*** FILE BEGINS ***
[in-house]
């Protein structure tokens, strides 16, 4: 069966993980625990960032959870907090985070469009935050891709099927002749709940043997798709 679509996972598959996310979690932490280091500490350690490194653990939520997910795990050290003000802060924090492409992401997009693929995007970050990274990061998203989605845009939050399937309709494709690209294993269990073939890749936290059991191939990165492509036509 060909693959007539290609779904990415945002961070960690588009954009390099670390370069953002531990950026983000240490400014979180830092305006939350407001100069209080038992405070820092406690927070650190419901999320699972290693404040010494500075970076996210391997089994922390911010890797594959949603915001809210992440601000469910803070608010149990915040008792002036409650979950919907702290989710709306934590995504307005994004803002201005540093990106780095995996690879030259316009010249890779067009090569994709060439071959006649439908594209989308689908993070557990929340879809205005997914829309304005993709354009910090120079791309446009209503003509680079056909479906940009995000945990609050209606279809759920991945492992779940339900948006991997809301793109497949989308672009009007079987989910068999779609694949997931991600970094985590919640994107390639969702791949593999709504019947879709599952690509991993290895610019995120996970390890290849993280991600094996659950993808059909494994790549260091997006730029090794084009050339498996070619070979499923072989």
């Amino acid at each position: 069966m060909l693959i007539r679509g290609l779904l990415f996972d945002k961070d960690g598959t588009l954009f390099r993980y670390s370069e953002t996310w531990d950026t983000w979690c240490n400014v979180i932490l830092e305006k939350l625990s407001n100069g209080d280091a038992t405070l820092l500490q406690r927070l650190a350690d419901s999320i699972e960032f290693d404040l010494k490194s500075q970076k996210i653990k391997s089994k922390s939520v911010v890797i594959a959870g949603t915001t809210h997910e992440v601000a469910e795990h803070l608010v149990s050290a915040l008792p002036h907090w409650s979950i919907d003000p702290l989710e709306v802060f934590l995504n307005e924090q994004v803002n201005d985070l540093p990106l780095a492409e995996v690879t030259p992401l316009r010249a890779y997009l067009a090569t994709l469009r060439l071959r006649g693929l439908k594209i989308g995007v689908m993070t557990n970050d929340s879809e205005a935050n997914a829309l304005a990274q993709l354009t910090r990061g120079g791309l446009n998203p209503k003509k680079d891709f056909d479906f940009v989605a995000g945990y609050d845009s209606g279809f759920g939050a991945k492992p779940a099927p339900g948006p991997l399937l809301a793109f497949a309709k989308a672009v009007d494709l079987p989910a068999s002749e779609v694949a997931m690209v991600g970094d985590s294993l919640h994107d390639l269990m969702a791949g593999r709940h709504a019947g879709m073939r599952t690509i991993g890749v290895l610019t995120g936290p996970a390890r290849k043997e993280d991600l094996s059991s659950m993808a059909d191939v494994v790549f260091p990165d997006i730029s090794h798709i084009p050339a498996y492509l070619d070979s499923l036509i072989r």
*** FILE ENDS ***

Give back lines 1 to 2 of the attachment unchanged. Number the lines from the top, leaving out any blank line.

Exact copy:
[in-house]
């Protein structure tokens, strides 16, 4: 069966993980625990960032959870907090985070469009935050891709099927002749709940043997798709 679509996972598959996310979690932490280091500490350690490194653990939520997910795990050290003000802060924090492409992401997009693929995007970050990274990061998203989605845009939050399937309709494709690209294993269990073939890749936290059991191939990165492509036509 060909693959007539290609779904990415945002961070960690588009954009390099670390370069953002531990950026983000240490400014979180830092305006939350407001100069209080038992405070820092406690927070650190419901999320699972290693404040010494500075970076996210391997089994922390911010890797594959949603915001809210992440601000469910803070608010149990915040008792002036409650979950919907702290989710709306934590995504307005994004803002201005540093990106780095995996690879030259316009010249890779067009090569994709060439071959006649439908594209989308689908993070557990929340879809205005997914829309304005993709354009910090120079791309446009209503003509680079056909479906940009995000945990609050209606279809759920991945492992779940339900948006991997809301793109497949989308672009009007079987989910068999779609694949997931991600970094985590919640994107390639969702791949593999709504019947879709599952690509991993290895610019995120996970390890290849993280991600094996659950993808059909494994790549260091997006730029090794084009050339498996070619070979499923072989």